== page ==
Lee de Mora

PML, Plymouth

Have you ever wondered how a simulation of the climate system would sound?

As part of the UKESM project, I converted some CMIP6 simulations time series data into musical notes, then played them through a digital keyboard. Using this method, I produced six musical pieces:

1. Earth system allegro – this piece was the first piece in the series and demonstrates the concept of musification of model data using some key metrics describing the behaviour of the model in the southern ocean using data from the historical and the SSP1 2.6 (Paris Agreement) scenario.

2. Pre-industrial vivace – a fast paced piece introducing the concept of the pre-industrial control run. This joyful piece in C-major shows simulations of the ocean in the absence of human-induced climate change.

3. Sea surface temperature Aria – a slow-paced piece in A minor which shows the impact of the industrial revolution on the Mean Sea Surface temperature.

4. Ocean Acidification in E minor – this piece shows the relationship between the global mean dissolved inorganic carbon and pH in the surface ocean using data from the preindustrial control and every UKESM CMIP6 historical run. It also demonstrates how the historical simulations branch from the preindustrial control. The music follows a familiar twelve bar blues pattern in E minor.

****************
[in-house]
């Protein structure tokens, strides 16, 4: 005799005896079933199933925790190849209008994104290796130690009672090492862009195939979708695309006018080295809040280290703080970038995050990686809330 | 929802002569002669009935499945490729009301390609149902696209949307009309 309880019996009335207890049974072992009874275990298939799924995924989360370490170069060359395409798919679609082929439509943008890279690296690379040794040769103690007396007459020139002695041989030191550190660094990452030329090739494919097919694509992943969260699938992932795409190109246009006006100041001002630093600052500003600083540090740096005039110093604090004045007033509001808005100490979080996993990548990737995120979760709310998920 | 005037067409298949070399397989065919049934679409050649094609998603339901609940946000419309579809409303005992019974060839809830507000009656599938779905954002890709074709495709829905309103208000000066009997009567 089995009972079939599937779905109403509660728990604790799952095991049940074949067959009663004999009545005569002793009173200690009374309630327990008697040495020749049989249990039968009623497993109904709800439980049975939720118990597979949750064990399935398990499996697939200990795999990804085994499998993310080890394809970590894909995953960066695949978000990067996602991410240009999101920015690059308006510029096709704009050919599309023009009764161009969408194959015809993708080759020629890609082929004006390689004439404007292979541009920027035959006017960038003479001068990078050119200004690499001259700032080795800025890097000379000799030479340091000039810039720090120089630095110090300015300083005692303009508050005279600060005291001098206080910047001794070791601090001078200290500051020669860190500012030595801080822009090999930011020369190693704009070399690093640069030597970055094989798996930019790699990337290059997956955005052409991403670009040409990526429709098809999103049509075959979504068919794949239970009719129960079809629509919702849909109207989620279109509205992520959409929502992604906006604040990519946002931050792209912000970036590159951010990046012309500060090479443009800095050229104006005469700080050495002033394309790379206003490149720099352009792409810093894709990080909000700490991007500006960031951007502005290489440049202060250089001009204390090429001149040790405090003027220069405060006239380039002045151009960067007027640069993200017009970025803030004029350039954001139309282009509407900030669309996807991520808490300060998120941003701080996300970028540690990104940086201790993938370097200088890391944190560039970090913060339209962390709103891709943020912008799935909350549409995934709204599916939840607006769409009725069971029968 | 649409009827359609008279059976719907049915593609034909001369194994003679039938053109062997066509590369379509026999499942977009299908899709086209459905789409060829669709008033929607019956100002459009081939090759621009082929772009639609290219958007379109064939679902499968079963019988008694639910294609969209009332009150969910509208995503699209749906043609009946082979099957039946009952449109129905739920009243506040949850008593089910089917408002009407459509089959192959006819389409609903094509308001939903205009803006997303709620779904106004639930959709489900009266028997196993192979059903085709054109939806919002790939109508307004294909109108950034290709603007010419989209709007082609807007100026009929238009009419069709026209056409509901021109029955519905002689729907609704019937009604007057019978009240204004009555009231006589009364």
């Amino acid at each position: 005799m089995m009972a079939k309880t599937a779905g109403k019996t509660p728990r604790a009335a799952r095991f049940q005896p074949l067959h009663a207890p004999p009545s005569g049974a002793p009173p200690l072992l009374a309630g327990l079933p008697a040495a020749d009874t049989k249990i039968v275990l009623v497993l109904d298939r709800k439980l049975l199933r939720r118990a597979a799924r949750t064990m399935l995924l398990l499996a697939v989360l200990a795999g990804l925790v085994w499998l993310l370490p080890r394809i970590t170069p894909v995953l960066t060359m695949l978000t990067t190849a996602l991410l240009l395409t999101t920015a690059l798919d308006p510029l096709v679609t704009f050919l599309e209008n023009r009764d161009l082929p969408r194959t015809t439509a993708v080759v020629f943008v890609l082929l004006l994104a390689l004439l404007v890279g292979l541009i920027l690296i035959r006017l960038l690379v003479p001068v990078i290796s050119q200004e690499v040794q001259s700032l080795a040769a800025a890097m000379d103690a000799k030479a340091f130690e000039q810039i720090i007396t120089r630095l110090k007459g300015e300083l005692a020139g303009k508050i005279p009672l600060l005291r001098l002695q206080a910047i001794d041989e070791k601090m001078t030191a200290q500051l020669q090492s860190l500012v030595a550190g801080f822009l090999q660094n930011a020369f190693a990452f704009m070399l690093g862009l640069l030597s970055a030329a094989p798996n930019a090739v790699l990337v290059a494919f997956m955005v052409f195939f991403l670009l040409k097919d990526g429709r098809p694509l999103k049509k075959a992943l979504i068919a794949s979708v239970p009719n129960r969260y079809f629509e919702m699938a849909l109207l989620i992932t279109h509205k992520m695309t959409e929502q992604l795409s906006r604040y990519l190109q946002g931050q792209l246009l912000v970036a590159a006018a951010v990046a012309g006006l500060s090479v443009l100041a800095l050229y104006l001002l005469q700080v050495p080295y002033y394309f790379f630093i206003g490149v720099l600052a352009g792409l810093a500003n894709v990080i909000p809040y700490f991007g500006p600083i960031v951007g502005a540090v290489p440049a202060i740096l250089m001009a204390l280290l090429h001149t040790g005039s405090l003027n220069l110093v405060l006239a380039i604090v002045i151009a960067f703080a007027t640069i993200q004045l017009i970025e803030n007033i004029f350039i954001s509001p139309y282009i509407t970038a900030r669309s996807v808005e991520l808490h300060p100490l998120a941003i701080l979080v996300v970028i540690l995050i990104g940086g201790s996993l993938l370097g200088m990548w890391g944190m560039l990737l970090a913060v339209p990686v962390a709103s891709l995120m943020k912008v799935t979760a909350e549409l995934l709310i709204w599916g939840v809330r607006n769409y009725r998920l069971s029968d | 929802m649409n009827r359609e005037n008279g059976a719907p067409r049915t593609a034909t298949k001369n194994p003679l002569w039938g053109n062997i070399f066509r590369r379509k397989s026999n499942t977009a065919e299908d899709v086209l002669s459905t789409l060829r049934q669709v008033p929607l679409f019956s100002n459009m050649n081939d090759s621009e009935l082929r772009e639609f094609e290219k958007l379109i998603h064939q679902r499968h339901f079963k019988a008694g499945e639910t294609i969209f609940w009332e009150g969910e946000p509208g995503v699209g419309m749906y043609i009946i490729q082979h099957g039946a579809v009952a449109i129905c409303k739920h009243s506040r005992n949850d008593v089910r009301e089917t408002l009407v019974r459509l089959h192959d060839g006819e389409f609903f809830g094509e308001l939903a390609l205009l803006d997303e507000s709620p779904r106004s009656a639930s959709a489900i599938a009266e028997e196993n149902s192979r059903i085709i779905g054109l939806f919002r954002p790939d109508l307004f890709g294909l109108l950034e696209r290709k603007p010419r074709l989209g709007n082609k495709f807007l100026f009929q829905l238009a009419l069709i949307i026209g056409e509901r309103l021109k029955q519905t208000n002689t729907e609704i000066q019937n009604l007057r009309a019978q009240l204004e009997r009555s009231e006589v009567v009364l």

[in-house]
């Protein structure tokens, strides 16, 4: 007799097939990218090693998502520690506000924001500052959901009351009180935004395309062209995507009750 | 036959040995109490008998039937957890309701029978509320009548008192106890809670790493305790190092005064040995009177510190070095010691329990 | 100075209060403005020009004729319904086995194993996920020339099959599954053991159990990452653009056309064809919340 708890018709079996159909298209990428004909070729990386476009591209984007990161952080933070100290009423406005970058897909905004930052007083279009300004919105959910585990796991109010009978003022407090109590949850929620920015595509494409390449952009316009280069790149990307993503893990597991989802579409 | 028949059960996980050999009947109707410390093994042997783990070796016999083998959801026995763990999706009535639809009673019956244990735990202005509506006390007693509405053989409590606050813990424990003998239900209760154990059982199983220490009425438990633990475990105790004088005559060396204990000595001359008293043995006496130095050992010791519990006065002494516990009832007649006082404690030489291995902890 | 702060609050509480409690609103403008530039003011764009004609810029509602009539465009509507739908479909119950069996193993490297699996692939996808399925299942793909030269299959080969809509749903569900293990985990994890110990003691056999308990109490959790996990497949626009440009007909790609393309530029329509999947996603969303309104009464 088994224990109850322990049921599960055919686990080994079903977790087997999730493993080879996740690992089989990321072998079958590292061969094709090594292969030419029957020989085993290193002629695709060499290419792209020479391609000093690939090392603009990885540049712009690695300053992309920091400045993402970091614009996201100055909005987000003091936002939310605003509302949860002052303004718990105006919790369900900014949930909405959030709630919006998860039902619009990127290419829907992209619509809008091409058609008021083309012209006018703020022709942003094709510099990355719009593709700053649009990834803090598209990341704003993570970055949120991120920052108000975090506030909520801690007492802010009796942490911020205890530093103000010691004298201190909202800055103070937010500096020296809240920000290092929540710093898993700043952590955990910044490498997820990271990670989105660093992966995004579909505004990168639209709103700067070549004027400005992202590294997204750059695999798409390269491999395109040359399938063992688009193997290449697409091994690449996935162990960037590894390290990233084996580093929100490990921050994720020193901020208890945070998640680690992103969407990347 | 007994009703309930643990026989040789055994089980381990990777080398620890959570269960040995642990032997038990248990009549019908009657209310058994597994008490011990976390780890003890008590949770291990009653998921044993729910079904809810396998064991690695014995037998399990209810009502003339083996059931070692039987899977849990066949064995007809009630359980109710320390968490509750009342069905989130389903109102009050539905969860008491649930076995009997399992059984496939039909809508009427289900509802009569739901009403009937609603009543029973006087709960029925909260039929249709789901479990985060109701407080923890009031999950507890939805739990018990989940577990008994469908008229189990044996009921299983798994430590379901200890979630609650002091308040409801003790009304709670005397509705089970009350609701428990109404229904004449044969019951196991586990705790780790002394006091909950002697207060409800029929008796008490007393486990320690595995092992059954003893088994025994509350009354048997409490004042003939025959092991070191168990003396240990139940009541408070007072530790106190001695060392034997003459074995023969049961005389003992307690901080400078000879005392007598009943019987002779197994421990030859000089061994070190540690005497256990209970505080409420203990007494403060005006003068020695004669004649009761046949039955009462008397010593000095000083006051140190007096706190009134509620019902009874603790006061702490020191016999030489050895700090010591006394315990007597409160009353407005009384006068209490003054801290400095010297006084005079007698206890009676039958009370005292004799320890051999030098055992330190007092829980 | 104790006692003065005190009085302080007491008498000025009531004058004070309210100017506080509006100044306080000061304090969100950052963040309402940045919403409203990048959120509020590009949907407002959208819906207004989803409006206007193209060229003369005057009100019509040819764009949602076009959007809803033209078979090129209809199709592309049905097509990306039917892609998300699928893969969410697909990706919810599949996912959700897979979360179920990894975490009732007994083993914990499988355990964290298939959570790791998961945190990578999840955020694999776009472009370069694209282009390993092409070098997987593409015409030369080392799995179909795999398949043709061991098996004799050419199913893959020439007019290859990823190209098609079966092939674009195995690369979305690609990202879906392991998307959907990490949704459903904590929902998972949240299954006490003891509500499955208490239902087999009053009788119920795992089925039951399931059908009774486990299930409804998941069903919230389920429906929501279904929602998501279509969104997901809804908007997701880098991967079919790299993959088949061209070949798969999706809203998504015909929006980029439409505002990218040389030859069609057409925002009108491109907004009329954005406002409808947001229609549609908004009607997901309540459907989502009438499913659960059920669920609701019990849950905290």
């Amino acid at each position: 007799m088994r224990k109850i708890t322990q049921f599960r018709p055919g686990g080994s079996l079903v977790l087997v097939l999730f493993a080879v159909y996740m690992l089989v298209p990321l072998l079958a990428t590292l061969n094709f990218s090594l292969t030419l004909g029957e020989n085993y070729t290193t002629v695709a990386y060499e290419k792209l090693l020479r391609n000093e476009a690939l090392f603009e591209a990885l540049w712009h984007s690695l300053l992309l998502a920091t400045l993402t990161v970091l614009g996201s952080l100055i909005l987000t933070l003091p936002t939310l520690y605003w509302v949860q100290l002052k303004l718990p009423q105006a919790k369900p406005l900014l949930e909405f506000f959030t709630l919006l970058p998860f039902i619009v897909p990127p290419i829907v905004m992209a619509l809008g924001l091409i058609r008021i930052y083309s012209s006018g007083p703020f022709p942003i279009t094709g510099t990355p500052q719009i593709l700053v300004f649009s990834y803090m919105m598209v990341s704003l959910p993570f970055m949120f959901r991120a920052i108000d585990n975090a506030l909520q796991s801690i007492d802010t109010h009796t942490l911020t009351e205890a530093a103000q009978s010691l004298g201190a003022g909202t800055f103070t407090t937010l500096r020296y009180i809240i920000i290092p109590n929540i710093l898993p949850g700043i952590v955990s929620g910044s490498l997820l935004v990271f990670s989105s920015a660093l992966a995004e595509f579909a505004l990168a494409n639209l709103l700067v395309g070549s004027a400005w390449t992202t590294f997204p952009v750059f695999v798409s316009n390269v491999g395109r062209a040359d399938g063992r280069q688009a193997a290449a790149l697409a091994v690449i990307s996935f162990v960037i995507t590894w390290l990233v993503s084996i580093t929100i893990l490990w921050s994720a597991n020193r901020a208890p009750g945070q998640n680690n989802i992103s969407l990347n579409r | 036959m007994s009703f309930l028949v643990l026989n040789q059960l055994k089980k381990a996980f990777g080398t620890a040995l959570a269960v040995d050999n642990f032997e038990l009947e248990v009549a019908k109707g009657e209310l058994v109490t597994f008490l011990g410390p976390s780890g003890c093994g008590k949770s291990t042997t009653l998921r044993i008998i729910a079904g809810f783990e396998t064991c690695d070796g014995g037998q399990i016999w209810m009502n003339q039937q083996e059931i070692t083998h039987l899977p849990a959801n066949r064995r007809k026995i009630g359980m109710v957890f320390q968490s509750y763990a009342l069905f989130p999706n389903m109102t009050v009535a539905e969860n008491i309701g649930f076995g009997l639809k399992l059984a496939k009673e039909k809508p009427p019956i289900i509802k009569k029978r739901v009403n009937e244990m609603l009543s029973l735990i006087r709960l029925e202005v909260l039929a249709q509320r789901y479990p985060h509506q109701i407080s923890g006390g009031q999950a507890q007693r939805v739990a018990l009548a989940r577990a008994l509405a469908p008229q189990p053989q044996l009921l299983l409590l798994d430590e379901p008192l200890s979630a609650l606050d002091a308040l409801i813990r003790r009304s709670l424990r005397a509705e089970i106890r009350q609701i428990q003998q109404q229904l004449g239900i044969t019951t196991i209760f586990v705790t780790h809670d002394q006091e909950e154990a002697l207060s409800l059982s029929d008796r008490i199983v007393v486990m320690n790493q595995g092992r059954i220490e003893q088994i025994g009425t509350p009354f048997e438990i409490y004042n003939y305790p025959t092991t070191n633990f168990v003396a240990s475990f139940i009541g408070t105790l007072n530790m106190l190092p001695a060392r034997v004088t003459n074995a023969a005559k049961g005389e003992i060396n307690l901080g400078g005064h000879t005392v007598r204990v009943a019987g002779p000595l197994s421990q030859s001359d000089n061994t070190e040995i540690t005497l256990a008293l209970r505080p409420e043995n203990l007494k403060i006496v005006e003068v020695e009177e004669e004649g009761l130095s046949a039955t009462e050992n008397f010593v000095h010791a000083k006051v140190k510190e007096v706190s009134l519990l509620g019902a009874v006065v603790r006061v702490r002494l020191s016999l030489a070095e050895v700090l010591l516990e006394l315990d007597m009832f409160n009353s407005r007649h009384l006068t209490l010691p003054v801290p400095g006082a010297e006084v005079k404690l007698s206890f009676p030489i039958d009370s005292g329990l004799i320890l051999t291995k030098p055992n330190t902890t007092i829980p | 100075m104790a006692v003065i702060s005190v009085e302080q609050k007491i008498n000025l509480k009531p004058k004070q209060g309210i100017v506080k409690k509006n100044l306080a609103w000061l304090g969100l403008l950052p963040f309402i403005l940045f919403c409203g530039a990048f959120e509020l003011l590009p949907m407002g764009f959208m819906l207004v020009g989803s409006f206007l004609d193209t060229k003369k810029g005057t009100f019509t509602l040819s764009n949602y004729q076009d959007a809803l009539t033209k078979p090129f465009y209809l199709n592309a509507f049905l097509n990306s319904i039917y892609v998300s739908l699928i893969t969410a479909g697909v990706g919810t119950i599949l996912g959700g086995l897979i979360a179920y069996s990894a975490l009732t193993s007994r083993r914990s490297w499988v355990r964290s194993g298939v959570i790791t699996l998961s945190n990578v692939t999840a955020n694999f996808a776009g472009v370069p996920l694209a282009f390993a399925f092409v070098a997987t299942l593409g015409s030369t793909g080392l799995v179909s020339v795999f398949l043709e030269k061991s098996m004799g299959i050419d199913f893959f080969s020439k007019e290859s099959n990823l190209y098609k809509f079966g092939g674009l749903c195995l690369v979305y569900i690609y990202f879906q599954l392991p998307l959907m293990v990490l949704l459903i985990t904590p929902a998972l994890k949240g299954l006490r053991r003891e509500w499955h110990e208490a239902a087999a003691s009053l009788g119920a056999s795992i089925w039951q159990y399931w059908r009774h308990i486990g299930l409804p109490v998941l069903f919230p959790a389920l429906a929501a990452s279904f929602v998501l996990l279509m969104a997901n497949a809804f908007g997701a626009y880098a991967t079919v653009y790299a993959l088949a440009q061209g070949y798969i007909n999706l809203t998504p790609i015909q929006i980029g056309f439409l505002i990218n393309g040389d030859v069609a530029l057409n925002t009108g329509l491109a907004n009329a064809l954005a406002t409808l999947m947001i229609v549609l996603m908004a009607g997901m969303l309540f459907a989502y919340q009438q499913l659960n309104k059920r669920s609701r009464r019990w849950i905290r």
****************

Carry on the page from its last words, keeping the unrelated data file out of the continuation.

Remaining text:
5. Giant steps spin up – this piece introduces the concept of the model spin up to a wider audience, and the music follows the chord progression of John Coltrane’s Giant Steps an infamous and challenging jazz standard.

6. Seven levels of climate change – this piece repeats the same time period (1975-2100) under 7 different climate change scenarios. The musical style is arranged such that the anthropogenic impact increases along with the complexity of the harmonic composition.

These pieces were uploaded to youtube and have been viewed a total of 577 times over the first 3 months. If you would like to hear these pieces, please have a look at the following playlist:  https://bit.ly/2rVk5PK
 

Figure: A still frame from the visualisation of the musical pieces. 

 

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